Sign in to comment!

Hannity

What role did race play in Trayvon Martin's death?

This is a rush transcript from "Hannity," July 19, 2013. This copy may not be in its final form and may be updated.

SEAN HANNITY, HOST: And welcome to this brand-new special studio audience edition of HANNITY. Now tonight for the hour, we'll focus on the race relations on the George Zimmerman murder trial. And while race was essentially a non-issue during the legal proceedings inside the courtroom, now that the case has been closed and the defendant has been found not guilty, the controversial topic is once again been thrust to the forefront of the debate surrounding this tragedy.

(BEGIN VIDEO CLIP)

PRESIDENT BARACK OBAMA: You know, when Trayvon Martin was first shot, I said that this could have been my son. Another way of saying that is Trayvon Martin could have been me 35 years ago. And when you think about why in the African-American community at least, there's a lot of pain around what happened here, I think it's important to recognize that the African-American community is looking at this issue through a set of experiences. And a history. That doesn't go away. There are very few African-American men in this country who haven't had the experience of being followed when they were shopping in a department store. That includes me. There are very few African-American men who haven't had the experience of walking across the street and hearing the locks click on the doors of cars. That happens to me, at least before I was a senator. There are very few African-Americans who haven't had the experience of getting on an elevator and a woman clutching her purse nervously and holding her breath until she has a chance to get off. That happens often. And, you know, I don't want to exaggerate this, but those sets of experiences inform how the African-American community interprets what happened one night in Florida.

(END VIDEO CLIP)

HANNITY: Now this is of course not the first time the racial aspects of this case have been brought up in the media and elsewhere, let's take a look at some of the racially charged rhetoric that has emerged in the wake of the verdict.

(BEGIN VIDEO CLIP)

UNIDENTIFIED MAN: Even though I was expecting it, I'm still numbed because I'm taken back to Emmett Till and Amadou Diallo and Iona Jones and all these situations where we understand their black life means a little bit less than white life in America.

TAVIS SMILEY, POLITICAL COMMENTATOR: I think, this is for many Americans, George, just another piece of evidence, of the incontrovertible contempt that this nation often shows and displays for black men.

UNIDENTIFIED MAN: You know how you feel on the 9/11 year, that's how we feel when it comes to race. Because less we do this, white Americans and others will feel that this was a justifiable verdict. This is how things happen. Not until, and unless the number of white kids died that approximate the numbers of black and other kids who die will America see.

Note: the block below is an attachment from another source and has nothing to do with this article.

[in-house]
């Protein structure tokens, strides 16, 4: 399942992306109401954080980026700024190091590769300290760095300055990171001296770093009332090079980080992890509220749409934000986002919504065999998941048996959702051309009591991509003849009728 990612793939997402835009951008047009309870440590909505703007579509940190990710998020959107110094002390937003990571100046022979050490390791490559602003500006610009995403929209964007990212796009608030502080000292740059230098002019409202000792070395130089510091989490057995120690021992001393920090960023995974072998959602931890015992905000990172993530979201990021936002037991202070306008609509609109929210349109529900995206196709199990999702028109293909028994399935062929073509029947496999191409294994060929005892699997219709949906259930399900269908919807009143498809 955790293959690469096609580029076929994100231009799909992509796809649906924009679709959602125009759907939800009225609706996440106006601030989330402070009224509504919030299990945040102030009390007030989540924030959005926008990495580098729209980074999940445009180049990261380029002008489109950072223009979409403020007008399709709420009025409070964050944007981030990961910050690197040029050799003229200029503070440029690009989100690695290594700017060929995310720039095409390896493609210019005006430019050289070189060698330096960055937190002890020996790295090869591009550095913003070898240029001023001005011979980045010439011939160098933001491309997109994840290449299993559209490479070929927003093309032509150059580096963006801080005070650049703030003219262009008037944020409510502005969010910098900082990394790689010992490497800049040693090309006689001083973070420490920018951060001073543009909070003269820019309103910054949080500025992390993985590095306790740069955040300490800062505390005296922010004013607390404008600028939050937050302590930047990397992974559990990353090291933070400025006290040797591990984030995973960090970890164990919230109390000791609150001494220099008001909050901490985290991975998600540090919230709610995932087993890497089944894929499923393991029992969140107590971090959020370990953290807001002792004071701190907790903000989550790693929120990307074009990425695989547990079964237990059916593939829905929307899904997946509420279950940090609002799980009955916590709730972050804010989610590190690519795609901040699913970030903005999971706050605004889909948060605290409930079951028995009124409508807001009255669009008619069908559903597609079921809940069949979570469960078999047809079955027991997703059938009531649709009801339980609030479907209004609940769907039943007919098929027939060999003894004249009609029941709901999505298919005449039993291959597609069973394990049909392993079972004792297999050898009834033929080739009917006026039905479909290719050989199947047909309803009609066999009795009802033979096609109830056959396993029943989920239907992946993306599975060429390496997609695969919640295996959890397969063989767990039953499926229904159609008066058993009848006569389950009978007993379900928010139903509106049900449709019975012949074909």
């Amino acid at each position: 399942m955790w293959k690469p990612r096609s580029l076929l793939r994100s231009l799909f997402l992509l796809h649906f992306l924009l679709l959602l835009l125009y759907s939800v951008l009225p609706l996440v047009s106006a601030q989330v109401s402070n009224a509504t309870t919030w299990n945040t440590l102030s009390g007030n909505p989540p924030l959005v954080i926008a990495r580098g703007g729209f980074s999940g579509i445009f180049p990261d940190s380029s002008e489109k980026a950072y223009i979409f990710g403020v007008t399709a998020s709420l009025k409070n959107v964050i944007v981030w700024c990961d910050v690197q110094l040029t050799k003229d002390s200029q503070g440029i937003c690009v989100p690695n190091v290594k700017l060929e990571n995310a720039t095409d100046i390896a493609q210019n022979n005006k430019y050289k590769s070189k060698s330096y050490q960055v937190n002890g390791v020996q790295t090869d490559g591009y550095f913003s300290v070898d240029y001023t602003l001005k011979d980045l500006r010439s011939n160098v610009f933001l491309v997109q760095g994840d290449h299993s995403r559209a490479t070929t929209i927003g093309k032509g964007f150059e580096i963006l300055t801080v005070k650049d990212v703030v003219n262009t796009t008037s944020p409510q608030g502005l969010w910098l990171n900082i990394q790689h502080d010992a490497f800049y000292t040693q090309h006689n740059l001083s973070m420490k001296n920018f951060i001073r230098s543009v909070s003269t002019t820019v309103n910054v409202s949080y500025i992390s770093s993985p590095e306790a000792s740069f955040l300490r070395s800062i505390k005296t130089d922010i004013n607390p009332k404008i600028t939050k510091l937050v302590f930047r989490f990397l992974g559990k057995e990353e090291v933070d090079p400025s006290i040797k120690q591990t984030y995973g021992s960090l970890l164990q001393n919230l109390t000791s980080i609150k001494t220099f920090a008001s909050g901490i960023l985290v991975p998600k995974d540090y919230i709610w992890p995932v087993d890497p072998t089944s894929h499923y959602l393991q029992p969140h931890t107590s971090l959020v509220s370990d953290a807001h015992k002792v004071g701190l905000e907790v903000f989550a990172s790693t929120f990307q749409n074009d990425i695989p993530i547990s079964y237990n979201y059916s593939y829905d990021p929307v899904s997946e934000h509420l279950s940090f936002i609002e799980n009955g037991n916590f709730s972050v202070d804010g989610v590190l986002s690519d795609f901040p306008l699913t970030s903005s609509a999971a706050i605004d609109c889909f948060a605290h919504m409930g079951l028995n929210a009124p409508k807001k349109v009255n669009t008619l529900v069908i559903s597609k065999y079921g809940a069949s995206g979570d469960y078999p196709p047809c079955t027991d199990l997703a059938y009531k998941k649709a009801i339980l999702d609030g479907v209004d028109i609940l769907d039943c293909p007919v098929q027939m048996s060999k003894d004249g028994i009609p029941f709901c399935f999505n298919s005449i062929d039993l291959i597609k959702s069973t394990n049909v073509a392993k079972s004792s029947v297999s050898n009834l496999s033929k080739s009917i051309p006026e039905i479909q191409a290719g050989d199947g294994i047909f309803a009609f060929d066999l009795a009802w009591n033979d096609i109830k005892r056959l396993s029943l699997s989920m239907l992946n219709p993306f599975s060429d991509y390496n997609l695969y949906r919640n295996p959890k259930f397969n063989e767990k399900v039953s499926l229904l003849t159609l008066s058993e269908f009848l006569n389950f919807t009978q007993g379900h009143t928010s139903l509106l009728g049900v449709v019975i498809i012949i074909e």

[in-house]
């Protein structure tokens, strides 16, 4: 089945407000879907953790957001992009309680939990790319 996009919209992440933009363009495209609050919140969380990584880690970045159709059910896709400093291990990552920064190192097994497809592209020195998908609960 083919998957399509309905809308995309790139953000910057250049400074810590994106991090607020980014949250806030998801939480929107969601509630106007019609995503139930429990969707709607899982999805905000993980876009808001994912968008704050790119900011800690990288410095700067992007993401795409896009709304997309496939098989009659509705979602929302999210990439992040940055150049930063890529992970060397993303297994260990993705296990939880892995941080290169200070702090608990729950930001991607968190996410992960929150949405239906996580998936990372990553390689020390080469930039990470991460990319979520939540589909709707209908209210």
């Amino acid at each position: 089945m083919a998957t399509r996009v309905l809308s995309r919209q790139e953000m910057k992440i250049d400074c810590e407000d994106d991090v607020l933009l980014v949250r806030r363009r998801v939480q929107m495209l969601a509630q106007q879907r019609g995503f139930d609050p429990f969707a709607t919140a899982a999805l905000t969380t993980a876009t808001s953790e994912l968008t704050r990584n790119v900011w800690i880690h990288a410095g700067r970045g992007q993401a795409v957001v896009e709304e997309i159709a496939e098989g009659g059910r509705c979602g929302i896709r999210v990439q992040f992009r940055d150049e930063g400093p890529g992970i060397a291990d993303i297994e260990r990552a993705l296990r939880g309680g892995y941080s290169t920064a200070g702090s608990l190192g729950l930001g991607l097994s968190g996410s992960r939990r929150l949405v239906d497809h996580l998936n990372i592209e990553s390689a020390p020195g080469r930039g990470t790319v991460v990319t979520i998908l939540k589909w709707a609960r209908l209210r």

(END VIDEO CLIP)

HANNITY: And joining me now, my esteemed audience of legal and political analysts, welcome all of you especially Bob Beckel who's been complaining before we even start. All right. I got a question. Does anybody here -- can any here cite any evidence in the case, not your hypothesis, not your theory, evidence that this case was racial, if you can, raise your hand.

Right there.

JEHMU GREENE, FOX NEWS CONTRIBUTOR: He followed him, he racially profiled him, from the beginning.

HANNITY: Give me the evidence, that's a theory. Evidence.

GREENE: His heart may have been in the right place, but our brains tell us to do something differently because in this country we are socialized to be afraid of black men.

HANNITY: All right. Hang on. I don't what to interrupt you.

GREENE: That is a fact. And my eyes proved it. Heart rate monitors --

HANNITY: Any evidence?

GREENE: -- and that is what that fear that was going through George Zimmerman when he followed him and stopped him and we have a history of being --

HANNITY: OK. That's your theory. That's your theory. Where's the evidence?

BOB BECKEL, 'THE FIVE' CO-HOST: The last seven people that he called on 911 were all black kids. Are you kidding me? If that kid were white, do you think he would be dead, are you kidding me?

UNIDENTIFIED MAN: I think he would be dead if he punched him and got on top of Zimmerman. I mean, look, look, look, look.

(CROSSTALK)

You can inject race into this case all you want, there was no evidence of it all. So, the people who are angered by this verdict Sean, are angered based on broader social issues --

(CROSSTALK)

All aspects of our life. And we have got to acknowledge it.

BECKEL: You can't just say, a black person died therefore it's a racial issue.